The Tribune Democrat, Johnstown, PA

Latest News

January 24, 2013

Lawsuits likely: Attorney for alleged victims files notice

EBENSBURG — The alleged sex abuse by a Franciscan friar of boys at Johnstown’s Bishop McCort Catholic High School decades ago now is moving into the civil side of Cambria County court.

This week, Greensburg attorney Susan Williams filed a notice in county court that a civil lawsuit is being filed on behalf of Victims Nos. 1, 2 and 3.

The alleged victims – whose names were not disclosed – are in their 20s and are relatively recent graduates of Bishop McCort, Williams said Thursday.

The three men have talked to her in detail about “the severity, pervasiveness and open nature of the abuse which they suffered at the hands of Brother (Stephen) Baker,” she said.

Baker, a Franciscan who taught at Bishop McCort from 1992 through the early 2000s, was not named as a defendant in the notice known as a writ of summons.

He was both a religion teacher and a sports trainer while he was at Bishop McCort.

The notice names Bishop McCort Catholic High School, the Roman Catholic Diocese of Altoona-Johnstown, the Youngstown (Ohio) Diocese and the Third Order Regular Franciscans as defendants.

Tony DeGol, spokesman for the Altoona-Johnstown Diocese, said little Thursday afternoon.

“I’m not aware of any legal action being filed at this point so I am unable to comment on it,” DeGol said.

A similar response came from Nancy Yuhasz, spokeswoman for the Youngstown Diocese.

“We have not received anything and cannot comment,” she said.

Williams said that the notices were beginning to be served Thursday on the defendants.  

McCort and the Franciscans did not return calls for comment.

Based on what the three men have told her, Williams said, “I anticipate that possibly hundreds of individuals may have been victimized by Brother Baker.”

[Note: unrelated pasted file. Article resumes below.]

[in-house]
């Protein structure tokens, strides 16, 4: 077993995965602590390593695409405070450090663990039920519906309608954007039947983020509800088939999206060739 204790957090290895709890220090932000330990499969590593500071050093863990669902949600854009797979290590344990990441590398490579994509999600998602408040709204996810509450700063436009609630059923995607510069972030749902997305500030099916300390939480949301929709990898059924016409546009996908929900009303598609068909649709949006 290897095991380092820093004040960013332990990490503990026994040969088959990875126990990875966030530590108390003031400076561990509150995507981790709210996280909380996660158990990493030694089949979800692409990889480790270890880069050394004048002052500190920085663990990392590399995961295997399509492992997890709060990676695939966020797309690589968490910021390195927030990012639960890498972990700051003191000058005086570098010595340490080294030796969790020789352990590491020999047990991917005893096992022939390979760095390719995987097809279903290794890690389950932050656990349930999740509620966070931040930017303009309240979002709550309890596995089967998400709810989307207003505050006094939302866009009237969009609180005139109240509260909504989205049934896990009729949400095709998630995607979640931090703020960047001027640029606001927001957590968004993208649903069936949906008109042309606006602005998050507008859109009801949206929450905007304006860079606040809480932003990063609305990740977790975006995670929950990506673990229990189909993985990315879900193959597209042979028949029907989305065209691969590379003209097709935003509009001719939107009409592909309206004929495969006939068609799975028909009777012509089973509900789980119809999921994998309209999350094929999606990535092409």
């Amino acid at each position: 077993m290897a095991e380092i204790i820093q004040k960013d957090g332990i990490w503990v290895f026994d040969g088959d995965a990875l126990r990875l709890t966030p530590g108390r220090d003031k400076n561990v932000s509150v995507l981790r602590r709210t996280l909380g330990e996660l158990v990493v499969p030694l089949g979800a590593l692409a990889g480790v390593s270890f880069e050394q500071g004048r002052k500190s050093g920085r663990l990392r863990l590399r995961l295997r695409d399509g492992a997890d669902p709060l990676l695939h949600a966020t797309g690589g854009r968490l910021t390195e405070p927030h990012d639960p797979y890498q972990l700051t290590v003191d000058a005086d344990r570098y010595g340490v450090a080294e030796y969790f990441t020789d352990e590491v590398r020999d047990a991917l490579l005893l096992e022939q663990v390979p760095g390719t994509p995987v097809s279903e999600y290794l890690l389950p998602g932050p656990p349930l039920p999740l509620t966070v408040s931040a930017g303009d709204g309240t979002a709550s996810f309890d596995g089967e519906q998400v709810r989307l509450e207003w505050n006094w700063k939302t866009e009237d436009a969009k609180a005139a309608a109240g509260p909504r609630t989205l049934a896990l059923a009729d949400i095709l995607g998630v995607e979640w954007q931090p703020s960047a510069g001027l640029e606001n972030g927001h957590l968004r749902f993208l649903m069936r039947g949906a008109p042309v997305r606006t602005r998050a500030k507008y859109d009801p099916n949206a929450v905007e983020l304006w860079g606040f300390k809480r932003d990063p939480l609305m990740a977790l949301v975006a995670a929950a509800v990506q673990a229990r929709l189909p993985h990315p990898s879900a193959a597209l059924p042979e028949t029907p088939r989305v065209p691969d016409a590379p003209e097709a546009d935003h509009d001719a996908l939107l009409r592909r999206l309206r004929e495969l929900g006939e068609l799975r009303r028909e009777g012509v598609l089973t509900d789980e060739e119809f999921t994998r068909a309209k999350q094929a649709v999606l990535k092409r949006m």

The attorney also said that because of the open nature of the alleged abuse, Baker “was able to carry out his abuse without interference” at Bishop McCort.

She alleged, “A number of teachers and administrative employees who are required by law to report such acts to authorities failed to rectify the situation over a substantial period of time.”

A civil complaint that would outline any specific allegations of Victims 1, 2 and 3 has not yet been filed.

Williams’ filing of the writ of summons this week extends the statute of limitations, giving her two years to file a complaint detailing the alleged abuse.

Allegations of abuse of McCort students first surfaced here two weeks ago after an announcement that 11 men had reached a settlement of undisclosed terms with the Youngstown Diocese regarding alleged abuse by Baker of boys there.

Baker was a teacher and sports coach at John F. Kennedy High School in Warren, Ohio,  just northwest of Youngstown, before moving to Johnstown.

Williams said that she named the Youngstown Diocese as a defendant because, based on the settlements there, there is “a good possibility they did not disclose the abuse to the people here.”

Baker, now living at St. Bernardine Monastery near Hollidaysburg, no longer has contact with children, the Altoona-Johnstown Diocese has said. The diocese here said that it learned of the alleged abuse in November 2011 and that Bishop Mark Bartchak then notified civil authorities about the allegations.

The number of Bishop McCort students who allegedly were abused is unknown, although Robert Hoatson, a victims advocate, has said that as many as 15 former students are alleging sex abuse by Baker, a number that he terms as the “tip of the iceberg.”

In addition, Boston attorney Mitchell Garabedian, who has been involved in the Ohio lawsuits, also has maintained that there is a large number of alleged victims in Johnstown.

“There are hundreds of victims at McCort, based on my experience, since 1995,” Garabedian said.

Text Only | Photo Reprints
Latest News
Poll

What is the biggest key to reducing gun violence in Johnstown?

Tackling the area's drug problem.
Controlling folks moving into city housing.
Monitoring folks in treatment centers and halfway houses.
Tougher sentencing by the court system.
More police on the streets.

     View Results
Order Photos


Photo Slideshow

House Ads